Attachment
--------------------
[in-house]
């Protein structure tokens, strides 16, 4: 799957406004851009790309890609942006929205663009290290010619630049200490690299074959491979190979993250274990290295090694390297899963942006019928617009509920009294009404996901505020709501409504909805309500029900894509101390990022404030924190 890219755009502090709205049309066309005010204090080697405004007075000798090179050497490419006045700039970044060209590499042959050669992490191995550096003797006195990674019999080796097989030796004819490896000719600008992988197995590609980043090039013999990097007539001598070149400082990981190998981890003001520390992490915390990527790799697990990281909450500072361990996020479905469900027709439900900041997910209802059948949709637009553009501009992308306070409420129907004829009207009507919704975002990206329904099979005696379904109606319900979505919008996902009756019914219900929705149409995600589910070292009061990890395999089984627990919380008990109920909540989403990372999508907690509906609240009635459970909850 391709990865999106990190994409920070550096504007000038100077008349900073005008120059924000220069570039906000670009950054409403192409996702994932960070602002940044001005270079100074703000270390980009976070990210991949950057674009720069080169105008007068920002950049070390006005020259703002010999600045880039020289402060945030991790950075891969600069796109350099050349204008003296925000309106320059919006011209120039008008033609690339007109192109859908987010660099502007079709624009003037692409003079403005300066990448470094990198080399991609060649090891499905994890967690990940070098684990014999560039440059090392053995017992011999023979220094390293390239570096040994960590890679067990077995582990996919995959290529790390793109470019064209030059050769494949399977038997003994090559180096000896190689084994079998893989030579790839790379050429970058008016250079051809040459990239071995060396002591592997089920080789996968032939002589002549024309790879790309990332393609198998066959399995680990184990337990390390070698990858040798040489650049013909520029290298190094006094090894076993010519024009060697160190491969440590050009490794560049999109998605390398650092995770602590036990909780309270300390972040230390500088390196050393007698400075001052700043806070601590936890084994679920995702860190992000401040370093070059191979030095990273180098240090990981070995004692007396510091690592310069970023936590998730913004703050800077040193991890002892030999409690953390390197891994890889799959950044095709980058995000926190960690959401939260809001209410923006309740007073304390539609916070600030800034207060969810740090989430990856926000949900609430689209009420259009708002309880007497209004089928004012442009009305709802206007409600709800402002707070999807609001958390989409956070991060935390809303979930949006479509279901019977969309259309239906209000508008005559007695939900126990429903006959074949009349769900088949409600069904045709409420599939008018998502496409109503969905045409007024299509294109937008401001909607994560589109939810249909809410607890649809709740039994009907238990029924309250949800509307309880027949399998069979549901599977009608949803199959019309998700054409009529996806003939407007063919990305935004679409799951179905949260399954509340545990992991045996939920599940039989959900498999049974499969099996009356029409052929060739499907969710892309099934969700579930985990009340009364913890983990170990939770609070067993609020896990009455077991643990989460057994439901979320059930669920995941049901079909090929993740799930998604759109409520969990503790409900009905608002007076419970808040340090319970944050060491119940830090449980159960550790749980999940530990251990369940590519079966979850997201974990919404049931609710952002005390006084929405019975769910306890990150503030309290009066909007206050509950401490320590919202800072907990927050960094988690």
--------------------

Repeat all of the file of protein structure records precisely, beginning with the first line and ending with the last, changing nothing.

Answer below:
[in-house]
């Protein structure tokens, strides 16, 4: 799957406004851009790309890609942006929205663009290290010619630049200490690299074959491979190979993250274990290295090694390297899963942006019928617009509920009294009404996901505020709501409504909805309500029900894509101390990022404030924190 890219755009502090709205049309066309005010204090080697405004007075000798090179050497490419006045700039970044060209590499042959050669992490191995550096003797006195990674019999080796097989030796004819490896000719600008992988197995590609980043090039013999990097007539001598070149400082990981190998981890003001520390992490915390990527790799697990990281909450500072361990996020479905469900027709439900900041997910209802059948949709637009553009501009992308306070409420129907004829009207009507919704975002990206329904099979005696379904109606319900979505919008996902009756019914219900929705149409995600589910070292009061990890395999089984627990919380008990109920909540989403990372999508907690509906609240009635459970909850 391709990865999106990190994409920070550096504007000038100077008349900073005008120059924000220069570039906000670009950054409403192409996702994932960070602002940044001005270079100074703000270390980009976070990210991949950057674009720069080169105008007068920002950049070390006005020259703002010999600045880039020289402060945030991790950075891969600069796109350099050349204008003296925000309106320059919006011209120039008008033609690339007109192109859908987010660099502007079709624009003037692409003079403005300066990448470094990198080399991609060649090891499905994890967690990940070098684990014999560039440059090392053995017992011999023979220094390293390239570096040994960590890679067990077995582990996919995959290529790390793109470019064209030059050769494949399977038997003994090559180096000896190689084994079998893989030579790839790379050429970058008016250079051809040459990239071995060396002591592997089920080789996968032939002589002549024309790879790309990332393609198998066959399995680990184990337990390390070698990858040798040489650049013909520029290298190094006094090894076993010519024009060697160190491969440590050009490794560049999109998605390398650092995770602590036990909780309270300390972040230390500088390196050393007698400075001052700043806070601590936890084994679920995702860190992000401040370093070059191979030095990273180098240090990981070995004692007396510091690592310069970023936590998730913004703050800077040193991890002892030999409690953390390197891994890889799959950044095709980058995000926190960690959401939260809001209410923006309740007073304390539609916070600030800034207060969810740090989430990856926000949900609430689209009420259009708002309880007497209004089928004012442009009305709802206007409600709800402002707070999807609001958390989409956070991060935390809303979930949006479509279901019977969309259309239906209000508008005559007695939900126990429903006959074949009349769900088949409600069904045709409420599939008018998502496409109503969905045409007024299509294109937008401001909607994560589109939810249909809410607890649809709740039994009907238990029924309250949800509307309880027949399998069979549901599977009608949803199959019309998700054409009529996806003939407007063919990305935004679409799951179905949260399954509340545990992991045996939920599940039989959900498999049974499969099996009356029409052929060739499907969710892309099934969700579930985990009340009364913890983990170990939770609070067993609020896990009455077991643990989460057994439901979320059930669920995941049901079909090929993740799930998604759109409520969990503790409900009905608002007076419970808040340090319970944050060491119940830090449980159960550790749980999940530990251990369940590519079966979850997201974990919404049931609710952002005390006084929405019975769910306890990150503030309290009066909007206050509950401490320590919202800072907990927050960094988690």